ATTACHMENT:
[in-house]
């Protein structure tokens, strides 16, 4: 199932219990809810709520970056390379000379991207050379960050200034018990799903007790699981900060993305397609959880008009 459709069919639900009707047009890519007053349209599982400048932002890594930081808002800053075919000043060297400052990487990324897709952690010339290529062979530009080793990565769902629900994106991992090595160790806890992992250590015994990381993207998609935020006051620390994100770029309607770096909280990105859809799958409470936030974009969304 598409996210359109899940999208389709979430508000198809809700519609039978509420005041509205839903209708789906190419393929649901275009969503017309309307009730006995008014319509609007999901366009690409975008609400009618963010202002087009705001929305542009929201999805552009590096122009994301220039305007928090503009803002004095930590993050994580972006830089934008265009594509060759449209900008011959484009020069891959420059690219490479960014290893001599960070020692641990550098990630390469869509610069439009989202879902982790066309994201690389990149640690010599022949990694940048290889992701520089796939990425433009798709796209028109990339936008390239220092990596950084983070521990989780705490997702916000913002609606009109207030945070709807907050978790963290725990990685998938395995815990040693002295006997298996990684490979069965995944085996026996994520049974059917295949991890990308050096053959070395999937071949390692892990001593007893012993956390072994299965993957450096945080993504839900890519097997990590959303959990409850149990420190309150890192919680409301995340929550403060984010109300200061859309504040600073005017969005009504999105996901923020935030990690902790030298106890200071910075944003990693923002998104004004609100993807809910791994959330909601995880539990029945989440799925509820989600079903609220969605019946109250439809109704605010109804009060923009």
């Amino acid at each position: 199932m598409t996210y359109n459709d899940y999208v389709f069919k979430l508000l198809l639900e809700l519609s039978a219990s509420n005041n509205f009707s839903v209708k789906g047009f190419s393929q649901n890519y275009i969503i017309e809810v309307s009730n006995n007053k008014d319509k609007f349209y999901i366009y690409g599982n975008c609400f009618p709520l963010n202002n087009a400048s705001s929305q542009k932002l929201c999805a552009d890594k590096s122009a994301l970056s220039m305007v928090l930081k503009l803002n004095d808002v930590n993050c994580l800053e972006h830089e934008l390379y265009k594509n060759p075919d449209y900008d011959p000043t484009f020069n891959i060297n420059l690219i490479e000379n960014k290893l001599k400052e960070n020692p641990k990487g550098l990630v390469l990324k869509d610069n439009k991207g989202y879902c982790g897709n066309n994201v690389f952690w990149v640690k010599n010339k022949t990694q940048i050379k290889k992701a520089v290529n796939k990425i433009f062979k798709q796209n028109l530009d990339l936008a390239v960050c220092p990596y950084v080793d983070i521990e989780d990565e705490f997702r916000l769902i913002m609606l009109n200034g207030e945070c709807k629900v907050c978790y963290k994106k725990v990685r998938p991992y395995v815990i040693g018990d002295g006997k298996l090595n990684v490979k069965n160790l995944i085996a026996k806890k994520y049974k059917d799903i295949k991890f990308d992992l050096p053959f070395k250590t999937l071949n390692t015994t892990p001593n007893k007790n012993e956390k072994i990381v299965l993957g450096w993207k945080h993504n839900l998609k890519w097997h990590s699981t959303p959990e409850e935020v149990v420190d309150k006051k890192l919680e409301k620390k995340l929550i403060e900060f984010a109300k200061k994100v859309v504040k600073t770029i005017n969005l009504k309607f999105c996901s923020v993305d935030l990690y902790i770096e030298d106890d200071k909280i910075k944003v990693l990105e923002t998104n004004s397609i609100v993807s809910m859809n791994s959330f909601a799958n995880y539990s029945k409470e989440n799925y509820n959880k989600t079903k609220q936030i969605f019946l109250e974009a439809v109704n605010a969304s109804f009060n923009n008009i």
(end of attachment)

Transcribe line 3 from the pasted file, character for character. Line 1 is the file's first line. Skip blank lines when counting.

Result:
């Amino acid at each position: 199932m598409t996210y359109n459709d899940y999208v389709f069919k979430l508000l198809l639900e809700l519609s039978a219990s509420n005041n509205f009707s839903v209708k789906g047009f190419s393929q649901n890519y275009i969503i017309e809810v309307s009730n006995n007053k008014d319509k609007f349209y999901i366009y690409g599982n975008c609400f009618p709520l963010n202002n087009a400048s705001s929305q542009k932002l929201c999805a552009d890594k590096s122009a994301l970056s220039m305007v928090l930081k503009l803002n004095d808002v930590n993050c994580l800053e972006h830089e934008l390379y265009k594509n060759p075919d449209y900008d011959p000043t484009f020069n891959i060297n420059l690219i490479e000379n960014k290893l001599k400052e960070n020692p641990k990487g550098l990630v390469l990324k869509d610069n439009k991207g989202y879902c982790g897709n066309n994201v690389f952690w990149v640690k010599n010339k022949t990694q940048i050379k290889k992701a520089v290529n796939k990425i433009f062979k798709q796209n028109l530009d990339l936008a390239v960050c220092p990596y950084v080793d983070i521990e989780d990565e705490f997702r916000l769902i913002m609606l009109n200034g207030e945070c709807k629900v907050c978790y963290k994106k725990v990685r998938p991992y395995v815990i040693g018990d002295g006997k298996l090595n990684v490979k069965n160790l995944i085996a026996k806890k994520y049974k059917d799903i295949k991890f990308d992992l050096p053959f070395k250590t999937l071949n390692t015994t892990p001593n007893k007790n012993e956390k072994i990381v299965l993957g450096w993207k945080h993504n839900l998609k890519w097997h990590s699981t959303p959990e409850e935020v149990v420190d309150k006051k890192l919680e409301k620390k995340l929550i403060e900060f984010a109300k200061k994100v859309v504040k600073t770029i005017n969005l009504k309607f999105c996901s923020v993305d935030l990690y902790i770096e030298d106890d200071k909280i910075k944003v990693l990105e923002t998104n004004s397609i609100v993807s809910m859809n791994s959330f909601a799958n995880y539990s029945k409470e989440n799925y509820n959880k989600t079903k609220q936030i969605f019946l109250e974009a439809v109704n605010a969304s109804f009060n923009n008009i």